Born February 10, 1930, in Detroit, Michigan, Robert Wagner was not supposed to become an actor. The son of a wealthy steel executive, Robert was supposed to follow in his father’s footsteps and achieve great things in the world of business. But Robert caught the acting bug instead, and moved to Los Angeles before he was twenty to pursue his dreams.
His good looks and easy going manner got him into films and soon he became a contract player for 20th Century Fox. One of his first notable roles was in a unique John Ford war comedy called “What Price Glory?” (1952) which put him on screen with the likes of James Cagney. The film was originally intended to be a musical, though the final cut only contained two songs. The Ford film got Wagner noticed and he quickly appeared in a slew of smaller roles in films like “With a Song in My Heart” (1952) and “Stars and Stripes Forever” (1952).
Wagner soon progressed to leading man status in films like “Prince Valiant” (1953). But while the roles were getting bigger, they weren’t very challenging, and Wagner still wasn’t taken very seriously as an actor. Woman-kind swooned over Wagner’s all-American looks and every bobby-soxer wished they could take him to their prom. In 1954, however, Wagner got the chance to cut his teeth on a more serious role and display his talent in Edward Dmytryk’s riveting western “Broken Lance.”
Wagner seemed well on his way to establishing himself as a serious actor with another lead role in the western “White Feather” (1955) and the crime drama “A Kiss Before Dying” (1956), when suddenly his personal life completely eclipsed his professional life. In 1956, he met the love of his life, Natalie Wood. In 1957, they married in Scottsdale, Arizona. Hollywood trumpeted their marriage as the most “glittering union of the 20th century.” The public could not hear enough about the two love-birds and were ecstatic when they made their first film together, “All the Fine Young Cannibals” (1960). The moroseness of the film, however, turned out to be prescient: While the two appeared to be the perfect couple, living the perfect life, they were actually living on the edge and running out of money.
The two were deeply in love, but professional and financial stress began to take its toll on their marriage. Wagner was being overshadowed by new male leads like Marlon Brando and Paul Newman, while Wood was placed on a fourteen month suspension by Warner Bros. for refusing to shoot a film in England. They couldn’t afford to upkeep their $150,000 mansion on Beverly Drive in Beverly Hills, they couldn’t live up to the shimmering facade the tabloids had created, they couldn’t get the work they wanted in Hollywood. They wound up divorcing in 1962.
Wagner was a wreck after the divorce and went to Europe to film “The Longest Day” (1962), in part to assuage his grief. On the rebound, he married his old friend Marion Marshall in 1963. Still unable to regain his leading man status, Wagner tried his hand at comedy in “The Pink Panther” (1963) and at mystery in “Harper” (1966) — in which he played a supporting role to the man who had contributed to edging him out of the spotlight: Paul Newman. Reluctantly, Wagner went into television to star in “It Takes a Thief” (1968). The new medium resurrected his career, and he went on to star in many TV movies and several TV series, including the one he is most known for, “Hart to Hart” (1979).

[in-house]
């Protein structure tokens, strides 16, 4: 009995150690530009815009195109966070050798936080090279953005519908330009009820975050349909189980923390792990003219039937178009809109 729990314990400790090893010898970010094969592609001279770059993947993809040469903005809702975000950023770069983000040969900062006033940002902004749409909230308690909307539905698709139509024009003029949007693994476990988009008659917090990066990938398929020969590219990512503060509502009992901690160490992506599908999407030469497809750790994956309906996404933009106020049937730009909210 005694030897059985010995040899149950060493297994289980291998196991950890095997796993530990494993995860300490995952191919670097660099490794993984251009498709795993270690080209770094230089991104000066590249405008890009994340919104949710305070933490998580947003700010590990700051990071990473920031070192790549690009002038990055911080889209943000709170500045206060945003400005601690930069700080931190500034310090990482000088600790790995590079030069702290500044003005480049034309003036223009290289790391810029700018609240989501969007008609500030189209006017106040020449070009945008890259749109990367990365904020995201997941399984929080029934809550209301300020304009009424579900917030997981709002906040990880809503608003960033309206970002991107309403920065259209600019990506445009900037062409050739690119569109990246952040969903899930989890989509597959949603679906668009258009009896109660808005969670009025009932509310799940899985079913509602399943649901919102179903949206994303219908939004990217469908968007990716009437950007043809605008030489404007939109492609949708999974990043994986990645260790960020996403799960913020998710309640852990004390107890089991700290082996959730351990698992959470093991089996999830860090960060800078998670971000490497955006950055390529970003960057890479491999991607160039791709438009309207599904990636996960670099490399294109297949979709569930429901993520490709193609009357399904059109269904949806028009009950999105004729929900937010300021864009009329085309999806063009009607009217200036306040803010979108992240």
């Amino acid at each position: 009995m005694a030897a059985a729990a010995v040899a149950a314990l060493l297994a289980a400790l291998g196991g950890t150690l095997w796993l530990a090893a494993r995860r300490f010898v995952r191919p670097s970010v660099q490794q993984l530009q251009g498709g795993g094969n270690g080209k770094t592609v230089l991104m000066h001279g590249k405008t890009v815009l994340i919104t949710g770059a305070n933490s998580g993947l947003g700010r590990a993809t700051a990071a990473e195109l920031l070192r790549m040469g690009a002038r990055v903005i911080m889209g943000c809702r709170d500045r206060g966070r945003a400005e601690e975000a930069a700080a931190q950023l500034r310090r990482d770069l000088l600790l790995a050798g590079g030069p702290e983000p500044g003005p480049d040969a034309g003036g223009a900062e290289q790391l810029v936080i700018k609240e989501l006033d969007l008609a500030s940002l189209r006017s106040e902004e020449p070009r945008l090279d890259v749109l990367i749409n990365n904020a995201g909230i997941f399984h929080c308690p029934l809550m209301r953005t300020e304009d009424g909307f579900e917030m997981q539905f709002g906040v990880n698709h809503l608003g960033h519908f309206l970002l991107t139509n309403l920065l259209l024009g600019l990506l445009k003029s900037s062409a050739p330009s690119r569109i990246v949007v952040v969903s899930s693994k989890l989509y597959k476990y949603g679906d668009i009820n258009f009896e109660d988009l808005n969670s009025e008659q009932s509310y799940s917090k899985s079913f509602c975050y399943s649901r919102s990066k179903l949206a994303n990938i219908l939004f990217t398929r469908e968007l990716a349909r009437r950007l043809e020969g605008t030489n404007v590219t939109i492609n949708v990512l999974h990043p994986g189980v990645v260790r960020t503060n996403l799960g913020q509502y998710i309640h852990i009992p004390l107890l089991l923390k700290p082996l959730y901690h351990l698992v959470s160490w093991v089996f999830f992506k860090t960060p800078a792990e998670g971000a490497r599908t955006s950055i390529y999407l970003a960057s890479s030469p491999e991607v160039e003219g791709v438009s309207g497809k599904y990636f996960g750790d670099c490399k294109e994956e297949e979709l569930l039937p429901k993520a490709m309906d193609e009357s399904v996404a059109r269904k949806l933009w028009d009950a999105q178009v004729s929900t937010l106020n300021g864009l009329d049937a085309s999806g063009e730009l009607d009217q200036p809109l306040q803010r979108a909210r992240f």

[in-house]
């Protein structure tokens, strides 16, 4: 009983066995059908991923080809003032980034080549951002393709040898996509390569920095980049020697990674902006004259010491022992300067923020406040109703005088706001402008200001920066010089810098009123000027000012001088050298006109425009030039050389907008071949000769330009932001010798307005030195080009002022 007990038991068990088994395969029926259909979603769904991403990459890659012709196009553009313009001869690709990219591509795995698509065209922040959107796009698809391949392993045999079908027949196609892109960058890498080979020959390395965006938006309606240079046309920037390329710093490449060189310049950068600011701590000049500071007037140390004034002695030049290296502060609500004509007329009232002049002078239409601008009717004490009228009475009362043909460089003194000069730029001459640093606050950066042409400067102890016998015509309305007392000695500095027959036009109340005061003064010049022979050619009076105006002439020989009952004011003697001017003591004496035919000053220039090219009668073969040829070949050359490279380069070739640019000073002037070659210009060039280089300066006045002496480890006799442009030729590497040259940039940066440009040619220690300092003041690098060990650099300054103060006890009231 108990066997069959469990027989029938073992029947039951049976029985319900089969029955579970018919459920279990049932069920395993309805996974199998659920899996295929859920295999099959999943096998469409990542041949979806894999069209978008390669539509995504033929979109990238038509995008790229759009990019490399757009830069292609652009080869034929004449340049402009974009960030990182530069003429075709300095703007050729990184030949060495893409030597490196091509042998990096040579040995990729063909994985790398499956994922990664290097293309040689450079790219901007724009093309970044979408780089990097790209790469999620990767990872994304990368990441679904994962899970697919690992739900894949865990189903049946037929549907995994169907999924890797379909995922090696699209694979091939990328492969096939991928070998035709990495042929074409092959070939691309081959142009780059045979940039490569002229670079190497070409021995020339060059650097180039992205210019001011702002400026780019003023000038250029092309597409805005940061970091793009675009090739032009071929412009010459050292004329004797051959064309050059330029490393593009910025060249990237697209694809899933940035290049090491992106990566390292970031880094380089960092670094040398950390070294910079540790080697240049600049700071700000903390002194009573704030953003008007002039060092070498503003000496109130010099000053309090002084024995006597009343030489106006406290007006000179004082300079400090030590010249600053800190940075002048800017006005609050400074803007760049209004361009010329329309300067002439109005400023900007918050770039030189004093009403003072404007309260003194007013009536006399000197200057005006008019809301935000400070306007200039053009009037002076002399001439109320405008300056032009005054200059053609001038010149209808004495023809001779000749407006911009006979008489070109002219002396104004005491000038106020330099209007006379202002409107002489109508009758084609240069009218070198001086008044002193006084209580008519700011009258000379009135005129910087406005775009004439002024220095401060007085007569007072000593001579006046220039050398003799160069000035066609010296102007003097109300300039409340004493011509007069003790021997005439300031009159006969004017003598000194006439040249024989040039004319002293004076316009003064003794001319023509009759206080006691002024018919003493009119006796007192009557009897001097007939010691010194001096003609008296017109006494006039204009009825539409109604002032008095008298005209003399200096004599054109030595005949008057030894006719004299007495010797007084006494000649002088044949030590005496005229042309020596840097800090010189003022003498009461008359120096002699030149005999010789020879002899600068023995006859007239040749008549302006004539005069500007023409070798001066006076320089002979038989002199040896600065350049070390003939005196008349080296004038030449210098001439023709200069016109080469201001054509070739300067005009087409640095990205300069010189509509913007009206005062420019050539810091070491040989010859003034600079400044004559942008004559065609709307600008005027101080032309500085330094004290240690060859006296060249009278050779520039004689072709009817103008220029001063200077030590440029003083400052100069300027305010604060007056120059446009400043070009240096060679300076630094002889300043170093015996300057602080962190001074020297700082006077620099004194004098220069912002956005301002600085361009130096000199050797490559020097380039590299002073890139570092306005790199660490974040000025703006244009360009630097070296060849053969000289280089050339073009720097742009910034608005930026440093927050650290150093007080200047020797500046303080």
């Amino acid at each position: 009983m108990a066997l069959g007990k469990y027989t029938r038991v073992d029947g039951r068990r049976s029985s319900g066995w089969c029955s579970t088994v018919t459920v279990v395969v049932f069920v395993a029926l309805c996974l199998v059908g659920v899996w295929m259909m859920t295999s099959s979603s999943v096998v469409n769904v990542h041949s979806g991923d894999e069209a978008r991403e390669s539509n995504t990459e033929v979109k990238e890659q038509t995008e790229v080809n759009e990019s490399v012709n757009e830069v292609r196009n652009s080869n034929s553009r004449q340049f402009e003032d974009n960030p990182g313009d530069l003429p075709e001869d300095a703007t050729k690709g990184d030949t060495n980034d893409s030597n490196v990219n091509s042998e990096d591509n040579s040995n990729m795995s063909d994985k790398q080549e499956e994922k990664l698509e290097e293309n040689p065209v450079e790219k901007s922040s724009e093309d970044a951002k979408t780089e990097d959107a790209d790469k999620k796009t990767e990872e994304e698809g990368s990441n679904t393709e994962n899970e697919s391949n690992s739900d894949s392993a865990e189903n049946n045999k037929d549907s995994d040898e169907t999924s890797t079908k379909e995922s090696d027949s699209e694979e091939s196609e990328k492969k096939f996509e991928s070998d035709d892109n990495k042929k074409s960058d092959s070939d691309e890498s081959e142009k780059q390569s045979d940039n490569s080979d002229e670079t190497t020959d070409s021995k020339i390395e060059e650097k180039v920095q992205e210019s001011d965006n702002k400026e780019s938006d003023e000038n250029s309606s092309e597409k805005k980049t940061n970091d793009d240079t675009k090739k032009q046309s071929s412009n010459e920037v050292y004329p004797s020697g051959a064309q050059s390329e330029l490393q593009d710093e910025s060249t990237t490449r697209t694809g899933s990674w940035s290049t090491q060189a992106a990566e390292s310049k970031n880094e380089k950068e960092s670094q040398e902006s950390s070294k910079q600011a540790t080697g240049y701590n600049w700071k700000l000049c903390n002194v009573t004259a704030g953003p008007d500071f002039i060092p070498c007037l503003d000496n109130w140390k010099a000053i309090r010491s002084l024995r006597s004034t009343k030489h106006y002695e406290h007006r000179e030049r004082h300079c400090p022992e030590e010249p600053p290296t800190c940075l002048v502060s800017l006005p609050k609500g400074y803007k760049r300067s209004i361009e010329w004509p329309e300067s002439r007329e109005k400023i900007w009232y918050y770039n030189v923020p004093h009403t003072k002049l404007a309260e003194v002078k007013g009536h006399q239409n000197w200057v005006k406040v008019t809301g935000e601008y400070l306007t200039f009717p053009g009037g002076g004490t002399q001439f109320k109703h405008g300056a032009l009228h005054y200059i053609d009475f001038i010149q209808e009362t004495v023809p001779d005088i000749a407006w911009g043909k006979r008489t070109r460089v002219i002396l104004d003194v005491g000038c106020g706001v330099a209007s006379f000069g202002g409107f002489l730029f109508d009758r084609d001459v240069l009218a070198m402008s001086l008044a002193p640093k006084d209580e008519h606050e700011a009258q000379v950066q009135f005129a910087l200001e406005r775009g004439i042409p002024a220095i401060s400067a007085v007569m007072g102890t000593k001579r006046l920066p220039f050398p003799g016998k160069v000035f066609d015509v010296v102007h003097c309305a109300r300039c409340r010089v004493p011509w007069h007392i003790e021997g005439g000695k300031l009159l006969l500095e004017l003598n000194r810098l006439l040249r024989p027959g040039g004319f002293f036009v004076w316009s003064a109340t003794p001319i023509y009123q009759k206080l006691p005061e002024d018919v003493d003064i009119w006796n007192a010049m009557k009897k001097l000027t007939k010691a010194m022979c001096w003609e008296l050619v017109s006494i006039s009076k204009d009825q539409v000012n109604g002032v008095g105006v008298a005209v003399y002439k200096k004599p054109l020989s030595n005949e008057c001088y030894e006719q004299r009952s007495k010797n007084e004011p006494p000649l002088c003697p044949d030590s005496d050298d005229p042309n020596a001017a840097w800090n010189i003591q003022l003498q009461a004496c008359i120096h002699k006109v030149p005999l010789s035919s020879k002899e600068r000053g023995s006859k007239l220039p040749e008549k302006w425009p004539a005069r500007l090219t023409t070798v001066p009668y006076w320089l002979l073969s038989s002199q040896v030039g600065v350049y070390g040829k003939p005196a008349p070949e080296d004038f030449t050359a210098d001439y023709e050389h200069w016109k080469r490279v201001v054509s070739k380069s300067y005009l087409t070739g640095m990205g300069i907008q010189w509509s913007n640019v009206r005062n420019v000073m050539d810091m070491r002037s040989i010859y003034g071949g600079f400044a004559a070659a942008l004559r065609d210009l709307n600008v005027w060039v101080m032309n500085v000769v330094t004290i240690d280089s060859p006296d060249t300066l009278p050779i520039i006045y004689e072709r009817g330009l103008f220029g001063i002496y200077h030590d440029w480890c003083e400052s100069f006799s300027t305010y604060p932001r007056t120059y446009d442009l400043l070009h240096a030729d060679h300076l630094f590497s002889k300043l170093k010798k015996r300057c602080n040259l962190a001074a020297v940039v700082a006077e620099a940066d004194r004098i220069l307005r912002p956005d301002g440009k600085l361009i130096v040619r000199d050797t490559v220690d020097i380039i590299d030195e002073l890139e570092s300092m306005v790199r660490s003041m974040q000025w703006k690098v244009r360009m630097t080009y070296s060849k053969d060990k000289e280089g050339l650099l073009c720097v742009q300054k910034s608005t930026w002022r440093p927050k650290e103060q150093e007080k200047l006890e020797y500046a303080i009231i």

While Wagner’s professional life was once again thriving by the late sixties, his personal life was not. He was still desperately in love with Natalie Wood, though he was still married to his second wife and Wood was newly married to British producer Richard Gregson. Each had a daughter. Wagner was divorced again in 1970, and one fated day, in 1971, Natalie and Robert ran into one another in a restaurant. The years of hardship and strife disappeared; the old magic was back. Wood divorced Gregson and the two love birds re-married in 1972 on their yacht, The Splendour.
Their second marriage really was picture perfect. The two were overjoyed to be reunited, and raised their children together happily. They made three television movies together during this time: “The Affair” (1973), “Cat on a Hot Tin Roof” (1976), and “Hart to Hart” (1979). Then, in 1981, tragedy struck and Wagner’s life was shattered again. Under mysterious circumstances, Wood slipped from the deck of The Splendour and drowned. Wagner was inconsolable and spent the next ten years trying to lose himself in his work, and raising Natalie’s and his daughters alone.
Wagner eventually remarried to Jill St. John, though to this day he finds it difficult to talk about his wife Natalie Wood’s death.
Shirley Jones burst onto the screen in Oklahoma, with a voice and a fresh-faced beauty that inspired a generation of men to daydream about taking her out in a surrey with a fringe on top.
Her role in “Carousel” and her Oscar®-winning turn in “Elmer Gantry” cemented Jones’s status as a star. On June 5, 1962, a parade featuring Shirley Jones and Robert Preston in “The Music Man” composer Meredith Wilson’s hometown of Mason City, Iowa, attracted a crowd of 125,000 people!
After having made so many classic films, it’s ironic that Shirley Jones is so well-known as a mother in a TV sitcom. Real movie fans know better.